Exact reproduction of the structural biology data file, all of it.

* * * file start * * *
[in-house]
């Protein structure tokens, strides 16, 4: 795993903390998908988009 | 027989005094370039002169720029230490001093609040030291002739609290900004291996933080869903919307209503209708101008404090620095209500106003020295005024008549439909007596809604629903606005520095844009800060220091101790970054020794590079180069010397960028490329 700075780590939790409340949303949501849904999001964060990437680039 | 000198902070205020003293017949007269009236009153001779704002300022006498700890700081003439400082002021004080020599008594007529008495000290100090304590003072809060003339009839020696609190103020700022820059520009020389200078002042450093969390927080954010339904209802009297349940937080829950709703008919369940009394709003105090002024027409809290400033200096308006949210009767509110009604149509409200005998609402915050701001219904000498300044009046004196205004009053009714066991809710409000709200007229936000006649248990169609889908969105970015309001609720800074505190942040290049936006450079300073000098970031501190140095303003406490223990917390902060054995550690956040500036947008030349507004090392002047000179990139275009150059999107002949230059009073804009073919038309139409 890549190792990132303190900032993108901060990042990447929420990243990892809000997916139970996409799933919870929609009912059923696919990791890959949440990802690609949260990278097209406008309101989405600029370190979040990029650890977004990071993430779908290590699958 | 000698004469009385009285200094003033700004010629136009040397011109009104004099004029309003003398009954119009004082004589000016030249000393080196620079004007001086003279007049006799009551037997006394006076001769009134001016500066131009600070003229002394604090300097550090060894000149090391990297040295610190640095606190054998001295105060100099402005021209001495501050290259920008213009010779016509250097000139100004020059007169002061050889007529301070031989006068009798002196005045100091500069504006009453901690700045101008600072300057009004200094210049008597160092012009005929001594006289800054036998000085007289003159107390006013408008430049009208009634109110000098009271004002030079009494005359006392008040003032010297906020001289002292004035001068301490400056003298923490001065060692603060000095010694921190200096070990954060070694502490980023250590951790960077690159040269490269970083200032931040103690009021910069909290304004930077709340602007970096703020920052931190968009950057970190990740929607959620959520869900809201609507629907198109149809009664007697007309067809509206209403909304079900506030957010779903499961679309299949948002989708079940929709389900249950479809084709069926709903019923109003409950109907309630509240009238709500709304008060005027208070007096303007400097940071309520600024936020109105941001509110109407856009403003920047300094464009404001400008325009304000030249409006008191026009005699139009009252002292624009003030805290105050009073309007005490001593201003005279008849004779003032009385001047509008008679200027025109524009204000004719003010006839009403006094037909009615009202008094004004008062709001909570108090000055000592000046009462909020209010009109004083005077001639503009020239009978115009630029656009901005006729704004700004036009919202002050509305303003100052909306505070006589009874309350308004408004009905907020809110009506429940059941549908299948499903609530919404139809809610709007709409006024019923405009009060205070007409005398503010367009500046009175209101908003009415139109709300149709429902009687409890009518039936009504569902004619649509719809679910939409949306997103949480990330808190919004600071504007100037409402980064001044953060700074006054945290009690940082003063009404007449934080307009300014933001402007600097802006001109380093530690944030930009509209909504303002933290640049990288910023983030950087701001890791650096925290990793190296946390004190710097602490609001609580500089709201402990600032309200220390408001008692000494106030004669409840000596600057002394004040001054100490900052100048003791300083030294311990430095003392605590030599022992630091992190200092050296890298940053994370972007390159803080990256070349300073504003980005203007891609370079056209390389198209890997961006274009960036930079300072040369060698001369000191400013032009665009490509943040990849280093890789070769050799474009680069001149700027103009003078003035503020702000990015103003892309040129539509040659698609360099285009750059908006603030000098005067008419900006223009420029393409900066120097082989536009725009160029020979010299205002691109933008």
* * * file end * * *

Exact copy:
[in-house]
């Protein structure tokens, strides 16, 4: 795993903390998908988009 | 027989005094370039002169720029230490001093609040030291002739609290900004291996933080869903919307209503209708101008404090620095209500106003020295005024008549439909007596809604629903606005520095844009800060220091101790970054020794590079180069010397960028490329 700075780590939790409340949303949501849904999001964060990437680039 | 000198902070205020003293017949007269009236009153001779704002300022006498700890700081003439400082002021004080020599008594007529008495000290100090304590003072809060003339009839020696609190103020700022820059520009020389200078002042450093969390927080954010339904209802009297349940937080829950709703008919369940009394709003105090002024027409809290400033200096308006949210009767509110009604149509409200005998609402915050701001219904000498300044009046004196205004009053009714066991809710409000709200007229936000006649248990169609889908969105970015309001609720800074505190942040290049936006450079300073000098970031501190140095303003406490223990917390902060054995550690956040500036947008030349507004090392002047000179990139275009150059999107002949230059009073804009073919038309139409 890549190792990132303190900032993108901060990042990447929420990243990892809000997916139970996409799933919870929609009912059923696919990791890959949440990802690609949260990278097209406008309101989405600029370190979040990029650890977004990071993430779908290590699958 | 000698004469009385009285200094003033700004010629136009040397011109009104004099004029309003003398009954119009004082004589000016030249000393080196620079004007001086003279007049006799009551037997006394006076001769009134001016500066131009600070003229002394604090300097550090060894000149090391990297040295610190640095606190054998001295105060100099402005021209001495501050290259920008213009010779016509250097000139100004020059007169002061050889007529301070031989006068009798002196005045100091500069504006009453901690700045101008600072300057009004200094210049008597160092012009005929001594006289800054036998000085007289003159107390006013408008430049009208009634109110000098009271004002030079009494005359006392008040003032010297906020001289002292004035001068301490400056003298923490001065060692603060000095010694921190200096070990954060070694502490980023250590951790960077690159040269490269970083200032931040103690009021910069909290304004930077709340602007970096703020920052931190968009950057970190990740929607959620959520869900809201609507629907198109149809009664007697007309067809509206209403909304079900506030957010779903499961679309299949948002989708079940929709389900249950479809084709069926709903019923109003409950109907309630509240009238709500709304008060005027208070007096303007400097940071309520600024936020109105941001509110109407856009403003920047300094464009404001400008325009304000030249409006008191026009005699139009009252002292624009003030805290105050009073309007005490001593201003005279008849004779003032009385001047509008008679200027025109524009204000004719003010006839009403006094037909009615009202008094004004008062709001909570108090000055000592000046009462909020209010009109004083005077001639503009020239009978115009630029656009901005006729704004700004036009919202002050509305303003100052909306505070006589009874309350308004408004009905907020809110009506429940059941549908299948499903609530919404139809809610709007709409006024019923405009009060205070007409005398503010367009500046009175209101908003009415139109709300149709429902009687409890009518039936009504569902004619649509719809679910939409949306997103949480990330808190919004600071504007100037409402980064001044953060700074006054945290009690940082003063009404007449934080307009300014933001402007600097802006001109380093530690944030930009509209909504303002933290640049990288910023983030950087701001890791650096925290990793190296946390004190710097602490609001609580500089709201402990600032309200220390408001008692000494106030004669409840000596600057002394004040001054100490900052100048003791300083030294311990430095003392605590030599022992630091992190200092050296890298940053994370972007390159803080990256070349300073504003980005203007891609370079056209390389198209890997961006274009960036930079300072040369060698001369000191400013032009665009490509943040990849280093890789070769050799474009680069001149700027103009003078003035503020702000990015103003892309040129539509040659698609360099285009750059908006603030000098005067008419900006223009420029393409900066120097082989536009725009160029020979010299205002691109933008």